18 February 2012
In 2009, a Russian satellite hit an Iridium communications satellite. Here, Iridium satellite orbits and collision debris clouds.
The most obvious sign that there is a lot of junk in space is how much of it has been falling out of the sky lately: a defunct NASA satellite last year, a failed Russian space probe this year.
While the odds are tiny that anyone on Earth will be hit, the chances that all this orbiting litter will interfere with working satellites or the International Space Station are getting higher, according to a recent report by the National Research Council.
The nonprofit group, which dispenses advice on scientific matters, concluded that the problem of extraterrestrial clutter had reached a point where, if nothing was done, a cascade of collisions would eventually make low-Earth orbit unusable.
“NASA is taking it very seriously,” said Mason A. Peck, chief technologist for the National Aeronautics and Space Administration.
There is a straightforward solution: dispose of the space junk, especially big pieces, before they collide and break into smaller ones. Researchers are stepping in with a variety of creative solutions, including nets that would round up wayward items and drag them into the Earth’s atmosphere, where they would harmlessly burn up, and balloons that would similarly direct the debris into the atmosphere. Also on the table: firing lasers from the ground. Not to blow things up, which would only make more of a mess, but to nudge them into safer orbits or into the atmosphere.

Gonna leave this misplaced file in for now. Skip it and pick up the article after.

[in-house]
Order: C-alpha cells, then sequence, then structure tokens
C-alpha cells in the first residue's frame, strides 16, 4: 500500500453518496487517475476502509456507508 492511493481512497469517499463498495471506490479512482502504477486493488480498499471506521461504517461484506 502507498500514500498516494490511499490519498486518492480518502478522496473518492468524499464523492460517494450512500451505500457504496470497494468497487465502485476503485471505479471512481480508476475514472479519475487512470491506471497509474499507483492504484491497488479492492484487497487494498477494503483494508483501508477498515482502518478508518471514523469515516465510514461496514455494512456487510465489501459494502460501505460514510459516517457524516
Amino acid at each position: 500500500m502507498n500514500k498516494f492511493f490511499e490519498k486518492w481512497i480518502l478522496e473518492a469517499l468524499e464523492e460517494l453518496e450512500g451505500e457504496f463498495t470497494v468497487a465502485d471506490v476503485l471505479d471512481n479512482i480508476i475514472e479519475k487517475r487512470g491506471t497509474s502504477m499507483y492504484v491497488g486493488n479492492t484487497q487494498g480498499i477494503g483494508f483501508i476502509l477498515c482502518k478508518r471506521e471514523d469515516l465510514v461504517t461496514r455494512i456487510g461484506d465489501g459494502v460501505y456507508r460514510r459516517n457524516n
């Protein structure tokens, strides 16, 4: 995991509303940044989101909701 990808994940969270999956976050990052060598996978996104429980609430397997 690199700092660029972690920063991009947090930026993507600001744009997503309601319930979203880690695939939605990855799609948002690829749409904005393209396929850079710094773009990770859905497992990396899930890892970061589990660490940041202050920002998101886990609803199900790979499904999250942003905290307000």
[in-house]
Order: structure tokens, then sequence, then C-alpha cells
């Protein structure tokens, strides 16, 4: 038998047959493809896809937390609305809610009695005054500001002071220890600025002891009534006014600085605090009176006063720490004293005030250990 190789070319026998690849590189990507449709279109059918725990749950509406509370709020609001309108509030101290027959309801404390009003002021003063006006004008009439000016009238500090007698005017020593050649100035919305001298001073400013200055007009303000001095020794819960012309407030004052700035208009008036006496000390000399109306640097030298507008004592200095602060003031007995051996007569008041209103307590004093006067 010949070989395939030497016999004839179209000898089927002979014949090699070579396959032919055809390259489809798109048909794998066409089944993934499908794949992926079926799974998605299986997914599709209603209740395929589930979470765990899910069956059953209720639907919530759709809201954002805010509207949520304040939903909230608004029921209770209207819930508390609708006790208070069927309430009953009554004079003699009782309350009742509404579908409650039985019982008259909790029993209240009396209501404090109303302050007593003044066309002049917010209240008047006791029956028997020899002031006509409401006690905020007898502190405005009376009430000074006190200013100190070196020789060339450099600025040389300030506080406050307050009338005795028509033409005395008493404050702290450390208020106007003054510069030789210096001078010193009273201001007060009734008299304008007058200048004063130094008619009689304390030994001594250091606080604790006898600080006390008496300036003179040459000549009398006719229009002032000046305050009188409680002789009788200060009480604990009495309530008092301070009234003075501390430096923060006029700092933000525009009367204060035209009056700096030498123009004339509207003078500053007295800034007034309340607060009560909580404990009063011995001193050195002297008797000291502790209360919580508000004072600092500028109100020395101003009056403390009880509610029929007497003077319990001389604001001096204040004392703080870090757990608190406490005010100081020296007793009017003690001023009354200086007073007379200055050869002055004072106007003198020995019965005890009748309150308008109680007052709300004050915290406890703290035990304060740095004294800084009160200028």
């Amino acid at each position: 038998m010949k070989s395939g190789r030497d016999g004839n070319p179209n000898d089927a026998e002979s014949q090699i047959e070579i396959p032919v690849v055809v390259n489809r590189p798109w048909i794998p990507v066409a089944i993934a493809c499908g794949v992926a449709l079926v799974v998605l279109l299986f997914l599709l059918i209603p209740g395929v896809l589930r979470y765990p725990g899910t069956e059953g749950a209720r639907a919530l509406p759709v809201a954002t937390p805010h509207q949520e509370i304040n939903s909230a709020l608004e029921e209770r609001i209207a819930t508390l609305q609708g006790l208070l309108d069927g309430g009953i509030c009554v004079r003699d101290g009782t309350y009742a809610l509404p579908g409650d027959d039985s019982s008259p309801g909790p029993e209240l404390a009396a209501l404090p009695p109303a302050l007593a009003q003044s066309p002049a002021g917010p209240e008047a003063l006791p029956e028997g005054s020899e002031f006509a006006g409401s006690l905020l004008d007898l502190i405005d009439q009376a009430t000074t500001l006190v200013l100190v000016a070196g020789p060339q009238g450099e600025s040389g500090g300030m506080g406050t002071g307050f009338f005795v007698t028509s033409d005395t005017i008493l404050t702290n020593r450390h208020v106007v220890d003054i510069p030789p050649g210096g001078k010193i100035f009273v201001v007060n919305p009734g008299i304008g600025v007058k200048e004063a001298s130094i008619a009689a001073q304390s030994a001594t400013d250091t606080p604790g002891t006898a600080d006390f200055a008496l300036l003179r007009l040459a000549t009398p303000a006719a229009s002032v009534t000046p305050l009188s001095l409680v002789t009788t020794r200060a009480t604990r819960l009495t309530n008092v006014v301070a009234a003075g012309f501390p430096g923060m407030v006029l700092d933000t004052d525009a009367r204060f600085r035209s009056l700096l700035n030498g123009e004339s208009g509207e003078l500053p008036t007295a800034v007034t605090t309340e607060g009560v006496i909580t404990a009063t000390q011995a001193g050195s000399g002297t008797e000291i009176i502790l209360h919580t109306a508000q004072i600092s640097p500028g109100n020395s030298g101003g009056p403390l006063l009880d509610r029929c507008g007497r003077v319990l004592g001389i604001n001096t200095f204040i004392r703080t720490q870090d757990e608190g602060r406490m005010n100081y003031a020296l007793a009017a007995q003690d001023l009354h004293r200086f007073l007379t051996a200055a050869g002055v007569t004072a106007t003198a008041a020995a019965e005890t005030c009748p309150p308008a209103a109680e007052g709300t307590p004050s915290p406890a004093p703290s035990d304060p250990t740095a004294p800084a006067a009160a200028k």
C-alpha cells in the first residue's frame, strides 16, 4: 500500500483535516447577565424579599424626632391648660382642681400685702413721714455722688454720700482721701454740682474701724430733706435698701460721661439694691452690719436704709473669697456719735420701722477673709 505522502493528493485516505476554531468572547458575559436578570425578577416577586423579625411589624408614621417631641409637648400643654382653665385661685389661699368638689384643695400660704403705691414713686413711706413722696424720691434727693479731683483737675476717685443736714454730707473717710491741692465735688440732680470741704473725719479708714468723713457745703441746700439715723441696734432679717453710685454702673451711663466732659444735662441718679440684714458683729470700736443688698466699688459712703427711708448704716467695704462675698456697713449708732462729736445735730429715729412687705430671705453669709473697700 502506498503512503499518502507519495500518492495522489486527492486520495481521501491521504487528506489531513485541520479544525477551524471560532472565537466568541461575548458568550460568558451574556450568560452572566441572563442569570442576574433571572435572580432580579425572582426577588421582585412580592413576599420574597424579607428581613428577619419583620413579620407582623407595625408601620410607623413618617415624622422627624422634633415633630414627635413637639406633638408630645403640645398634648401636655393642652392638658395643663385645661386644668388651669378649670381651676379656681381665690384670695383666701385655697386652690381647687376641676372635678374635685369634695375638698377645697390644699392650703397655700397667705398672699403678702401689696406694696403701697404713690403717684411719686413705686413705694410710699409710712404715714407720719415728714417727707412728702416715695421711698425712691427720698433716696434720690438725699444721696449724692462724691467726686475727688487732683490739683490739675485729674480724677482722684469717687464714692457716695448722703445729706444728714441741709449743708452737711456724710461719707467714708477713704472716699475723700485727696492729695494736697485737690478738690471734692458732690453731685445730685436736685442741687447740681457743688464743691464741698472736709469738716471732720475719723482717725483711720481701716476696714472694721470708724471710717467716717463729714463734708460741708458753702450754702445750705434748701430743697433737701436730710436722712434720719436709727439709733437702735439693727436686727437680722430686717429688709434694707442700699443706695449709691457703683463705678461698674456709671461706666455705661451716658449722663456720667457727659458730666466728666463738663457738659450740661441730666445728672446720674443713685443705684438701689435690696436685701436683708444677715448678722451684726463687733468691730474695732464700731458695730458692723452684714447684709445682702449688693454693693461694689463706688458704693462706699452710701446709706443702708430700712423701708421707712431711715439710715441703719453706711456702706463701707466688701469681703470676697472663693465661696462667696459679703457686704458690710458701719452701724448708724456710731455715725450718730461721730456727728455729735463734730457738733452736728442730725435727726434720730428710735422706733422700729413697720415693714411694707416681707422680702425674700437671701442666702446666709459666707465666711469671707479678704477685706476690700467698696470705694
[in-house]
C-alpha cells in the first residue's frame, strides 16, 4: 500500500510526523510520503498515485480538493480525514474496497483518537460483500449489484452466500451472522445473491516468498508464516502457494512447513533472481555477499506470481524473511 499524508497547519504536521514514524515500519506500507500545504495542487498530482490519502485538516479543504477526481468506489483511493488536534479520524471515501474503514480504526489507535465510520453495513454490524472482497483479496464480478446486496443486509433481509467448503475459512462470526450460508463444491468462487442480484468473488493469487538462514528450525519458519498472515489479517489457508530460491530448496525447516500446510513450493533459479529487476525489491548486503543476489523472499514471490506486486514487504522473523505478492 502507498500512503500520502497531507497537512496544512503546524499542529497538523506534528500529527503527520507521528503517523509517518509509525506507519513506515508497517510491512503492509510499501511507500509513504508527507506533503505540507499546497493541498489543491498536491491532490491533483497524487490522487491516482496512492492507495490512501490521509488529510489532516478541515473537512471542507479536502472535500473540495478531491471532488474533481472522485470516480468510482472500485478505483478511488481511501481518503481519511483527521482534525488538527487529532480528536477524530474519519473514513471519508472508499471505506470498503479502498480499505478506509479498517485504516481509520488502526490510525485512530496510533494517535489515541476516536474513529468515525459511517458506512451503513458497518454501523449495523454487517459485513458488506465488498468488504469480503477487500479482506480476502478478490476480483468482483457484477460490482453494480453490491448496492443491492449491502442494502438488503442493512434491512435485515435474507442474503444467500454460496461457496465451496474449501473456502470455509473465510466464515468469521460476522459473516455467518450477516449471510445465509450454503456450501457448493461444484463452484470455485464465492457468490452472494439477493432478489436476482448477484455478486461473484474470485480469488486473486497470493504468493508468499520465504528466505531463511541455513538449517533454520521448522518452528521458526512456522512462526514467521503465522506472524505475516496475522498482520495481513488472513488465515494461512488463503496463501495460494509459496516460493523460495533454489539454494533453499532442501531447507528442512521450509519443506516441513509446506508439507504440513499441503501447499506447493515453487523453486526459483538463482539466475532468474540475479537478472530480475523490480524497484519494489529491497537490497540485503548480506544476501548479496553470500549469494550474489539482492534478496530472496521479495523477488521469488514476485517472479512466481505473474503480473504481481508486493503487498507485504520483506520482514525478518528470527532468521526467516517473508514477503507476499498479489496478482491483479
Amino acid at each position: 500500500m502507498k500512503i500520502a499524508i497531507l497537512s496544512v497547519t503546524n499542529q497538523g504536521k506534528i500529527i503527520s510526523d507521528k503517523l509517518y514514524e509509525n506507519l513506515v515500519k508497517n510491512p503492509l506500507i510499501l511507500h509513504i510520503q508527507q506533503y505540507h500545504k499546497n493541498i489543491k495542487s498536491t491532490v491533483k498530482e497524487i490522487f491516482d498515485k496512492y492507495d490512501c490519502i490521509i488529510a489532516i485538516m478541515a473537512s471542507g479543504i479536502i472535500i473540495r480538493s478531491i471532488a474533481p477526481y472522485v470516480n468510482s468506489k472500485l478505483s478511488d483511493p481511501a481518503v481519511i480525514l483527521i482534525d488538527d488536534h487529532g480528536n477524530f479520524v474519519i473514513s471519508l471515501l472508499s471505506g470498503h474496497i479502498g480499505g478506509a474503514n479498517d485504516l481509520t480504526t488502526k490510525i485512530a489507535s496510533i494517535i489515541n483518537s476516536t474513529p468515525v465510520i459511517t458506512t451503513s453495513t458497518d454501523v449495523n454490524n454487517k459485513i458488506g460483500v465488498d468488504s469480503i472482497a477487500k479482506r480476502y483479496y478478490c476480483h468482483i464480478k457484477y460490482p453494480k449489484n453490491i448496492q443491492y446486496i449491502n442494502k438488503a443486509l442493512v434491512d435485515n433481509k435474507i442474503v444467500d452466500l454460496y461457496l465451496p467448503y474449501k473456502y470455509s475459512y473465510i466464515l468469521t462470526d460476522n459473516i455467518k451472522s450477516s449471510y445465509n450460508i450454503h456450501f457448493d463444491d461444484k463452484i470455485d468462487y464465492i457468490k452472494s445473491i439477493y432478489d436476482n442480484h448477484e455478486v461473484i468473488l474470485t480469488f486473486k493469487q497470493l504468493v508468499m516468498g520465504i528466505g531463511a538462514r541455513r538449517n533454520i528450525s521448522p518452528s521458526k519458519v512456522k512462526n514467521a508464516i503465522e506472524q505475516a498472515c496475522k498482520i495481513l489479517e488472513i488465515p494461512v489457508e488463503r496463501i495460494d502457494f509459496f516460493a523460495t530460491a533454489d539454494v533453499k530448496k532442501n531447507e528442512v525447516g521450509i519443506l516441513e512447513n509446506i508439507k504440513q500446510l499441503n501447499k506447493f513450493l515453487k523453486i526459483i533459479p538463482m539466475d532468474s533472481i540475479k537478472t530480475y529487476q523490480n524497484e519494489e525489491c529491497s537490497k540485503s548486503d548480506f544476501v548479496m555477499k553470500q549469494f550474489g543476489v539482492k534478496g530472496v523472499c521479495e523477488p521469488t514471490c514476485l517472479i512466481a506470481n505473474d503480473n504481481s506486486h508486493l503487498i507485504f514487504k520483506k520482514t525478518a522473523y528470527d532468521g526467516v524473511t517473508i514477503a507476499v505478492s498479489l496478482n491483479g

Just last week, researchers at a top Swiss university, the Federal Institute of Technology in Lausanne, announced that they were designing CleanSpace One, a sort of vacuum cleaner in the sky — an $11 million one — that will be able to navigate close to a satellite and grab it with a big claw, whereupon both will make a fiery death dive.
The Swiss have only two satellites in orbit, each smaller than a breadbox, but they are concerned about what to do with them when they stop operating in a few years.
“We want to clean up after ourselves,” said Anton Ivanov, a scientist at the institute’s space center. “That’s very Swiss, isn’t it?”
The space junk problem is so old and widely acknowledged that it even has a name: the Kessler Syndrome. In 1978, Donald J. Kessler, who led NASA’s office of space debris, first predicted the cascade effect that would take place when leftover objects in space started colliding.
Today, Dr. Kessler is retired in North Carolina but still contemplating the issue — and the need to clean up. “The sooner they do it, the cheaper it will be,” he said. “The more you wait to start, the more you’ll have to do.”
With so many items whizzing around at more than 17,000 miles per hour and shattering as they crash, the threat to working satellites, which are vital to hurricane tracking, GPS systems and military surveillance, has grown more immediate. Three years ago, a derelict Russian satellite slammed into an Iridium communications satellite, smashing both into tens of thousands of pieces. The Air Force currently tracks 20,000 pieces of orbiting space junk, which includes old rocket parts and dead satellites.